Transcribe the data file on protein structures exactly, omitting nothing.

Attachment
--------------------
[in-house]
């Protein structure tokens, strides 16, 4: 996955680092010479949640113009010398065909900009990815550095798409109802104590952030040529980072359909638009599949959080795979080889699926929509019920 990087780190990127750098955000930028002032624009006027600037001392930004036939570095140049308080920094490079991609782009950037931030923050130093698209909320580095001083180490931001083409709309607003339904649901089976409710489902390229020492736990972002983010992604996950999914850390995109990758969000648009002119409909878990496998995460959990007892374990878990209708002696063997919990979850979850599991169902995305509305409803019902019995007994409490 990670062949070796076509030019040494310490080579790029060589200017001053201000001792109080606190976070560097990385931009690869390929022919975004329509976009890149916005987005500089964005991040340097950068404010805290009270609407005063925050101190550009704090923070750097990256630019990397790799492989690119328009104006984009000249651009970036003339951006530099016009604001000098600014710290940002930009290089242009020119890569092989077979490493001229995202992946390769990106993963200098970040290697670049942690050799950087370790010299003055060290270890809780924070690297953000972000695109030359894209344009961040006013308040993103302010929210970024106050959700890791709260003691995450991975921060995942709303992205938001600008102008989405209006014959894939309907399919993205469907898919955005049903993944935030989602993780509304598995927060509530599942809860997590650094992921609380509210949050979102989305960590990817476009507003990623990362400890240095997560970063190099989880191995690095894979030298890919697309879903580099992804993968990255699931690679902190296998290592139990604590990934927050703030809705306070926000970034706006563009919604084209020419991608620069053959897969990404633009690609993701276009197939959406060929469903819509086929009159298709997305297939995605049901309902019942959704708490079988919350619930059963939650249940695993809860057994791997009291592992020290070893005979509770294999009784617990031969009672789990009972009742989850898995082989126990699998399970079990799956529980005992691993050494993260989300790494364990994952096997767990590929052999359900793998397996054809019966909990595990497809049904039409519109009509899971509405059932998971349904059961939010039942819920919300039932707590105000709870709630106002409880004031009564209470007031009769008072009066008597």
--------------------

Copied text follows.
[in-house]
């Protein structure tokens, strides 16, 4: 996955680092010479949640113009010398065909900009990815550095798409109802104590952030040529980072359909638009599949959080795979080889699926929509019920 990087780190990127750098955000930028002032624009006027600037001392930004036939570095140049308080920094490079991609782009950037931030923050130093698209909320580095001083180490931001083409709309607003339904649901089976409710489902390229020492736990972002983010992604996950999914850390995109990758969000648009002119409909878990496998995460959990007892374990878990209708002696063997919990979850979850599991169902995305509305409803019902019995007994409490 990670062949070796076509030019040494310490080579790029060589200017001053201000001792109080606190976070560097990385931009690869390929022919975004329509976009890149916005987005500089964005991040340097950068404010805290009270609407005063925050101190550009704090923070750097990256630019990397790799492989690119328009104006984009000249651009970036003339951006530099016009604001000098600014710290940002930009290089242009020119890569092989077979490493001229995202992946390769990106993963200098970040290697670049942690050799950087370790010299003055060290270890809780924070690297953000972000695109030359894209344009961040006013308040993103302010929210970024106050959700890791709260003691995450991975921060995942709303992205938001600008102008989405209006014959894939309907399919993205469907898919955005049903993944935030989602993780509304598995927060509530599942809860997590650094992921609380509210949050979102989305960590990817476009507003990623990362400890240095997560970063190099989880191995690095894979030298890919697309879903580099992804993968990255699931690679902190296998290592139990604590990934927050703030809705306070926000970034706006563009919604084209020419991608620069053959897969990404633009690609993701276009197939959406060929469903819509086929009159298709997305297939995605049901309902019942959704708490079988919350619930059963939650249940695993809860057994791997009291592992020290070893005979509770294999009784617990031969009672789990009972009742989850898995082989126990699998399970079990799956529980005992691993050494993260989300790494364990994952096997767990590929052999359900793998397996054809019966909990595990497809049904039409519109009509899971509405059932998971349904059961939010039942819920919300039932707590105000709870709630106002409880004031009564209470007031009769008072009066008597």